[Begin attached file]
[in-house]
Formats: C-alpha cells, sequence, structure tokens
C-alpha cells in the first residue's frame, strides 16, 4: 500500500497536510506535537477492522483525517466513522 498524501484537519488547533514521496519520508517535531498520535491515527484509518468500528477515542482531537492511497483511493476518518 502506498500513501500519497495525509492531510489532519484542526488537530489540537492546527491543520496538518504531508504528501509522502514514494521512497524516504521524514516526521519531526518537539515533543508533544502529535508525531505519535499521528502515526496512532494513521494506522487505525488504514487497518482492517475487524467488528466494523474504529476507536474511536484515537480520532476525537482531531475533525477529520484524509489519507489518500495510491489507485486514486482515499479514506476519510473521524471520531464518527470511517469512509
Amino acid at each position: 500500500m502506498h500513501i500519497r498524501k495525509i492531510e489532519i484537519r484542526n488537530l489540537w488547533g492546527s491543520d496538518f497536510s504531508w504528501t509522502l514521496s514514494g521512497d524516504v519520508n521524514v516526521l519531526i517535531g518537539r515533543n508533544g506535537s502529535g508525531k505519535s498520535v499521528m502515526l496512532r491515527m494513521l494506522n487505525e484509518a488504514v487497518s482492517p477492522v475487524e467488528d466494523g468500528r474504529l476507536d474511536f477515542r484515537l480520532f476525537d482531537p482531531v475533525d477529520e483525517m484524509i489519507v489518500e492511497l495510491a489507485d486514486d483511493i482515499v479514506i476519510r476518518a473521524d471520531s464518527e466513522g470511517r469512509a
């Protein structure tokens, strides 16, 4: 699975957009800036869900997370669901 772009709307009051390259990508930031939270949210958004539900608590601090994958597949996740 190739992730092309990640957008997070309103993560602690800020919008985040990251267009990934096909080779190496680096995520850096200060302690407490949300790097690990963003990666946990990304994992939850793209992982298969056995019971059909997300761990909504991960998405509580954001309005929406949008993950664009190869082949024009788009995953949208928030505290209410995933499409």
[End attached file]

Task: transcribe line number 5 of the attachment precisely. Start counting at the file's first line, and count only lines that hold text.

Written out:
């Protein structure tokens, strides 16, 4: 699975957009800036869900997370669901 772009709307009051390259990508930031939270949210958004539900608590601090994958597949996740 190739992730092309990640957008997070309103993560602690800020919008985040990251267009990934096909080779190496680096995520850096200060302690407490949300790097690990963003990666946990990304994992939850793209992982298969056995019971059909997300761990909504991960998405509580954001309005929406949008993950664009190869082949024009788009995953949208928030505290209410995933499409």